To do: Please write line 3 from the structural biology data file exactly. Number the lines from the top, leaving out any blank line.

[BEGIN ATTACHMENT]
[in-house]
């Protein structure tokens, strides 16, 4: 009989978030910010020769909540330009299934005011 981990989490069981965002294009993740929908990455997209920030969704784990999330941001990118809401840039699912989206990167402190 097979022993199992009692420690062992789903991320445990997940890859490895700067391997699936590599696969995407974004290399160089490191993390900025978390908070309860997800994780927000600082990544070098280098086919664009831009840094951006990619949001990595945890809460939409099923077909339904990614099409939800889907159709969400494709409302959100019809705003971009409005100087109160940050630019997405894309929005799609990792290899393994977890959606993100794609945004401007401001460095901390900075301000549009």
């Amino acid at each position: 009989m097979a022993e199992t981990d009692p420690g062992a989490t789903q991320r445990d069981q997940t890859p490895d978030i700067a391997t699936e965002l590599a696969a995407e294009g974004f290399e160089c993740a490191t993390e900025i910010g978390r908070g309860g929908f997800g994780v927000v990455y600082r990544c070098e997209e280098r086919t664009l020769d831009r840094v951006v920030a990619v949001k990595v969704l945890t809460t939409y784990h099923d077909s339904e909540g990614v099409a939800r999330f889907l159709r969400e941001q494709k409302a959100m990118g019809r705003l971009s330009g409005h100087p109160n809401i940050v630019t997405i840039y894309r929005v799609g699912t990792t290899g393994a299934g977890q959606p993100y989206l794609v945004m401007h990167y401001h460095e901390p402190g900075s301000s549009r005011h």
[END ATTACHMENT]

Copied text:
């Amino acid at each position: 009989m097979a022993e199992t981990d009692p420690g062992a989490t789903q991320r445990d069981q997940t890859p490895d978030i700067a391997t699936e965002l590599a696969a995407e294009g974004f290399e160089c993740a490191t993390e900025i910010g978390r908070g309860g929908f997800g994780v927000v990455y600082r990544c070098e997209e280098r086919t664009l020769d831009r840094v951006v920030a990619v949001k990595v969704l945890t809460t939409y784990h099923d077909s339904e909540g990614v099409a939800r999330f889907l159709r969400e941001q494709k409302a959100m990118g019809r705003l971009s330009g409005h100087p109160n809401i940050v630019t997405i840039y894309r929005v799609g699912t990792t290899g393994a299934g977890q959606p993100y989206l794609v945004m401007h990167y401001h460095e901390p402190g900075s301000s549009r005011h």